This past offseason, we spent a lot of time discussing which Pittsburgh Steelers defender would become the team’s premier pass rusher this season. Would Jarvis Jones finally develop into a consistent edge rushing presence? Could Bud Dupree burst onto the scene as a force at outside linebacker? Would James Harrison rediscover the fountain of youth as the preseason seemed to suggest?
The answer to all three questions is no…and yes. None of those three have become dominant pass rushers through the first quarter of the season, but the trio and Arthur Moats have combined with a host of fellow Pittsburgh defenders to give the Steelers a fearsome pass rush.
Pittsburgh presently has 14 sacks, the third best mark in football and a nod to Keith Butler’s creative pressure schemes. The only teams with more are the Rams (17), Packers (17), and Broncos (18), and you can probably think of a pass rusher or two from each of those teams that strikes fear in the hearts of any opposing linemen.
Not so in Pittsburgh, where nine different players have notched at least one sack this season. By comparison, only ten different defenders had at least one sack all of last season for Pittsburgh. Also worth noting, through four games last year, the Steelers had just seven sacks, half the number that has been produced in 2015.
Stephon Tuitt leads the way with 3.5, slightly ahead of Cameron Heyward and Dupree with two apiece. Moats has one of his own and split another with Tuitt, while Will Allen, Lawrence Timmons, Ryan Shazier, Harrison, and Sean Spence all have one. Jones, the only name of note without one, has played the best football of his career to this point in the season, although he is still average at best as a pass rusher.
Butler deserves much of the credit, thanks to his creative blitz packages, some of which were employed by Dick LeBeau, others of which he’s added a wrinkle or two. Against Baltimore, Butler sent blitzes on eight straight pass plays during Baltimore’s final two possessions of the fourth quarter, an aggressive approach that came within about half-a-second from winning the game for Pittsburgh. With the Ravens facing a 3rd-and-ten from their own 48 yard line, William Gay busted into the pocket unblocked to nail Joe Flacco a split-second after the quarterback released an excellent 20-yard toss to Kamar Aiken to move the chains.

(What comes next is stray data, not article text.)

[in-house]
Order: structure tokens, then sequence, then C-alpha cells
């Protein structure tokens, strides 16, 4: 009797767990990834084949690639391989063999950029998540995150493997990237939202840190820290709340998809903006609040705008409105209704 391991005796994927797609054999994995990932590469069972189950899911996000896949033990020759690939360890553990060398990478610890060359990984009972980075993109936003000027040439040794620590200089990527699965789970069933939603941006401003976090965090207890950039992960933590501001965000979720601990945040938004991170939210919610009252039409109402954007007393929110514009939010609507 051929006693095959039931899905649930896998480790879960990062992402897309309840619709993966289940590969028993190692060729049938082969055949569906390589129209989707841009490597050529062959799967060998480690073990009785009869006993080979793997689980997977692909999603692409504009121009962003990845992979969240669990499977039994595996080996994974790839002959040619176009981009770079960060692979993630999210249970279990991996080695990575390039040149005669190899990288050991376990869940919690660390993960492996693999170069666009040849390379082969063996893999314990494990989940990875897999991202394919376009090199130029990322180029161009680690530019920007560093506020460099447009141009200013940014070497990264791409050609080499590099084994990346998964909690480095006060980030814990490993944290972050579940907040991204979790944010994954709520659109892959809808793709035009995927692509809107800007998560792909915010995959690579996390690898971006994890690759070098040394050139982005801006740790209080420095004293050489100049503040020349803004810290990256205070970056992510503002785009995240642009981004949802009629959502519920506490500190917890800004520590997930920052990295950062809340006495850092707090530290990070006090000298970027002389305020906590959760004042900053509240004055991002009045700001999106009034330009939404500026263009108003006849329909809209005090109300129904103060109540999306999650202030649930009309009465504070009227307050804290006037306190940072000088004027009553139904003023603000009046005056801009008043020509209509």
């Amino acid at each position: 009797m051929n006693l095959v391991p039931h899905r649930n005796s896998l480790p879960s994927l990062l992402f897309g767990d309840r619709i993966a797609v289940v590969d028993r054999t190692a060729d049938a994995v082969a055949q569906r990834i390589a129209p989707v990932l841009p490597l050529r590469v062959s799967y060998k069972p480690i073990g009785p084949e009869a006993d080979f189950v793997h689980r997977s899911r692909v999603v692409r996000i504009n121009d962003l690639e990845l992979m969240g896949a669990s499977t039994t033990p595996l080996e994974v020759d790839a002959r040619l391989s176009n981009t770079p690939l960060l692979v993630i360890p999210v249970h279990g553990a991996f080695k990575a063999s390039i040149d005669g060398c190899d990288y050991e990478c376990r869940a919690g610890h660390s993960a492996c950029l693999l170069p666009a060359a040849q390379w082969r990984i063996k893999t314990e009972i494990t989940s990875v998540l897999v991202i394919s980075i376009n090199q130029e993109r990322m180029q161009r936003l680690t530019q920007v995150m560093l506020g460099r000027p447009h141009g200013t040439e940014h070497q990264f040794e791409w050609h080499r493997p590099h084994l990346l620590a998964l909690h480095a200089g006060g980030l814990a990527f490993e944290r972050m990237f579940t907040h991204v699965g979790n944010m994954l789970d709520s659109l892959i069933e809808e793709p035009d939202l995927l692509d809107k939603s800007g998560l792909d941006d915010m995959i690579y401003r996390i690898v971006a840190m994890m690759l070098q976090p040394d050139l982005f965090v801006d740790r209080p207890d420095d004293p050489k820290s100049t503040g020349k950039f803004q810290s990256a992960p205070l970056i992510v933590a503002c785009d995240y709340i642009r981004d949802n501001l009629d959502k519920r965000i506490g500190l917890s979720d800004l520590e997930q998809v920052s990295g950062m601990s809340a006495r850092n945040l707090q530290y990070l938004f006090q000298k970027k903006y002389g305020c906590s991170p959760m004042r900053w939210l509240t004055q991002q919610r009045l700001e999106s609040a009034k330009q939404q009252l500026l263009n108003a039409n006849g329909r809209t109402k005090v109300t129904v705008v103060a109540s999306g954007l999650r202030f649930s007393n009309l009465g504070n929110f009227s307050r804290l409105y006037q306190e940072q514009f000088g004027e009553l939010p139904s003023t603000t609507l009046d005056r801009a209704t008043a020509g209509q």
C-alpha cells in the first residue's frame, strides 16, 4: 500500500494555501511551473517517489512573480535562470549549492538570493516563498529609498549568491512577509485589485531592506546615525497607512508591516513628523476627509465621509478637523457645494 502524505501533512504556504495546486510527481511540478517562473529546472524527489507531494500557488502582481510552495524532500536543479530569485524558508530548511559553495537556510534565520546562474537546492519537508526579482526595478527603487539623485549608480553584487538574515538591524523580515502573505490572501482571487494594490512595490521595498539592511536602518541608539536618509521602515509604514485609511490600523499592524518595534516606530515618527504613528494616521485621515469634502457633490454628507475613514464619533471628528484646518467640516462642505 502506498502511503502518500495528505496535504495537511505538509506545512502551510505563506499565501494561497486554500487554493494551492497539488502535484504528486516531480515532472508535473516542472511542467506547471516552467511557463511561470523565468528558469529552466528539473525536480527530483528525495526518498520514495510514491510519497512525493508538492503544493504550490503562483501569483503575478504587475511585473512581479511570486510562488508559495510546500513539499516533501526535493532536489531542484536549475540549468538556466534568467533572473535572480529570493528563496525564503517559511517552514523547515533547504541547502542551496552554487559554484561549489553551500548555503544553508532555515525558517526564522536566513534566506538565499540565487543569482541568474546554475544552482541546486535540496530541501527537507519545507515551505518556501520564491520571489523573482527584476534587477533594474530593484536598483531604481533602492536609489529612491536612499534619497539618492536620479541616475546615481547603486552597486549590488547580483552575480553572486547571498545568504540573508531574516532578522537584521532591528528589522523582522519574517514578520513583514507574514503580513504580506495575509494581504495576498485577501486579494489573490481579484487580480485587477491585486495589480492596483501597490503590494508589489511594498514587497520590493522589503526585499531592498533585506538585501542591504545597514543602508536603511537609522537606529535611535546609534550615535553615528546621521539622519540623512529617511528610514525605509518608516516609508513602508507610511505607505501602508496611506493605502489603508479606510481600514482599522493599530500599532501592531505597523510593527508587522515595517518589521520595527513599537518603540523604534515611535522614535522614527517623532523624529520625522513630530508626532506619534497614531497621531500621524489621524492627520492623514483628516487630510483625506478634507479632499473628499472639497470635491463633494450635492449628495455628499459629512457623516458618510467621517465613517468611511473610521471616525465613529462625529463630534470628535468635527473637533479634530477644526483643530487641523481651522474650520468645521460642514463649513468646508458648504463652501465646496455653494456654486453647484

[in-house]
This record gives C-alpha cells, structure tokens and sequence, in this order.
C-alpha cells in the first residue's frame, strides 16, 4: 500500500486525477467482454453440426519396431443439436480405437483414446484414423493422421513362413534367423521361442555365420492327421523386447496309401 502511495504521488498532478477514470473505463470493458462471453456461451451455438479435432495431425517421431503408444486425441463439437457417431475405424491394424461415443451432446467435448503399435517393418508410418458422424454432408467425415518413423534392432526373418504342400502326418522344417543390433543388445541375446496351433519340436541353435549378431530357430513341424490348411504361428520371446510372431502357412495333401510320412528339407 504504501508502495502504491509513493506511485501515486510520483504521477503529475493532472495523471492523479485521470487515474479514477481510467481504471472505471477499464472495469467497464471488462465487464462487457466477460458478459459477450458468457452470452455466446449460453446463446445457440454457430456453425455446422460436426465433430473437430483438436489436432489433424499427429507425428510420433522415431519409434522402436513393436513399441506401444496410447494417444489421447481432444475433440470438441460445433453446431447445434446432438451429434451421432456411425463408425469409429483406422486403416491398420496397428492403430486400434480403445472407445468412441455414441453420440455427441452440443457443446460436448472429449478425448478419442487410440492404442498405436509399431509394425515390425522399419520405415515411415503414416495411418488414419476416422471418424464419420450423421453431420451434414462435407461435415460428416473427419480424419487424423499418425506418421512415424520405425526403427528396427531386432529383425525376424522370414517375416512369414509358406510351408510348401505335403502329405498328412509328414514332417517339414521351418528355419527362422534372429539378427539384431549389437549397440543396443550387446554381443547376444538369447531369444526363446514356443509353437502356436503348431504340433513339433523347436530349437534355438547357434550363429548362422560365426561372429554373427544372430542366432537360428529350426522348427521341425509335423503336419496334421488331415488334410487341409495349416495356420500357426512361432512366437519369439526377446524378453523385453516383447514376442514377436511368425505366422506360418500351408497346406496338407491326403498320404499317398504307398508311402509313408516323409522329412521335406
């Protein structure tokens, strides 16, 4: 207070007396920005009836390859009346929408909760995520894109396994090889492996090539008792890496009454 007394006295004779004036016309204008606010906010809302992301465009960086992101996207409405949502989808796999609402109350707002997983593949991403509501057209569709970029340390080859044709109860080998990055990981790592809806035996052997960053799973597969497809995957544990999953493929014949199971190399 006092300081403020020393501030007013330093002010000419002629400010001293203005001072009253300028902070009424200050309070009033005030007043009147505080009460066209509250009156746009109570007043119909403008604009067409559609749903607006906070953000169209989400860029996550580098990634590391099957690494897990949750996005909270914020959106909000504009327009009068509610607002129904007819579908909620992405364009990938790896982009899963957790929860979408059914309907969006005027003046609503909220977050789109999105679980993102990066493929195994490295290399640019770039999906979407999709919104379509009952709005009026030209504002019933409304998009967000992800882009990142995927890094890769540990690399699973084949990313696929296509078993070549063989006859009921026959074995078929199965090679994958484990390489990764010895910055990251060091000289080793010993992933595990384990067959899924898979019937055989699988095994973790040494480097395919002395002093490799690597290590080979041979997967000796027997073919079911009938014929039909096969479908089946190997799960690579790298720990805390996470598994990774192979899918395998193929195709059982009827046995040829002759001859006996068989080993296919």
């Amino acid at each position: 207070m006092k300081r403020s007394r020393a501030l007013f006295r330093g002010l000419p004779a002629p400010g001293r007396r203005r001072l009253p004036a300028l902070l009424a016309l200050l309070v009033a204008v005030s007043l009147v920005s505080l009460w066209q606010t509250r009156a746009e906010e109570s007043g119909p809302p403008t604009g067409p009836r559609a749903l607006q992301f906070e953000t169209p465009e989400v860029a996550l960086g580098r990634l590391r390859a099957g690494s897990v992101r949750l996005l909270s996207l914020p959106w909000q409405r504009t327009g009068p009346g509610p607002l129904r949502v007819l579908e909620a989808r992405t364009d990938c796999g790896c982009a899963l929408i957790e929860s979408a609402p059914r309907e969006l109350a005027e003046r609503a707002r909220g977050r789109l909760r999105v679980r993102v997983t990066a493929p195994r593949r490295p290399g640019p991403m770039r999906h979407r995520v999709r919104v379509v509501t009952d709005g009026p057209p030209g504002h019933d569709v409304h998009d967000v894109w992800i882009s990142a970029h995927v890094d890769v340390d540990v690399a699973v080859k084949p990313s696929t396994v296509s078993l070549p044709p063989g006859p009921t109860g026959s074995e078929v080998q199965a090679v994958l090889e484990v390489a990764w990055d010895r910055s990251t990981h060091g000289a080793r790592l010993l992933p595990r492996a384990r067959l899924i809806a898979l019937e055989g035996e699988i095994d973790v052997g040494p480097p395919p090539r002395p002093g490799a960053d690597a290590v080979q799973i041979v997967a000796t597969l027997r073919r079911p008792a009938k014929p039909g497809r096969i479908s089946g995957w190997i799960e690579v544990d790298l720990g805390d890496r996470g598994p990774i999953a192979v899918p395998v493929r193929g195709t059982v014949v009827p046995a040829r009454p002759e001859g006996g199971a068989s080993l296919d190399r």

Despite the failure of that one play, Butler’s desire to stay aggressive and go after a stationary passer like Flacco kept the quarterback uncomfortable all game. The Ravens offense was never able to get into a rhythm, and if not for a few unthinkable gaffes by Josh Scobee and the coaching staff, the defense would have earned Pittsburgh one heck of an early season victory.
At their current pace, the Steelers would reach 56 sacks by the end of the season, which would be a franchise record (they have recorded 55 twice). The last time they had 50 was in 2008. Last year, the total was a dismal 33, a number the Steelers have been right around over the past five years. This year the players are better, the scheme is better, and the personnel usage has garnered the results that have been missing in Pittsburgh.
There will be better offensive lines and harder quarterbacks to sack than what the Steelers have faced through four weeks, but San Diego likely won’t be one of them. Rivers typically gets the ball out quickly, but he’s an extremely stationary quarterback who likes to throw from the pocket. Pittsburgh should have no trouble making him uncomfortable, especially considering the Chargers could be without two of their five starters along the offensive line, while two others are listed as questionable. I expect Butler to be creative with stunts and twists up front, as well as bringing delayed pressure to the A-gaps and attempt to flush Rivers from the pocket.
Remember, an average secondary can look pretty good behind a fearsome pass rush, a fact Butler and co. have been utilizing to their advantage all season long. Expect more of the same on Monday night.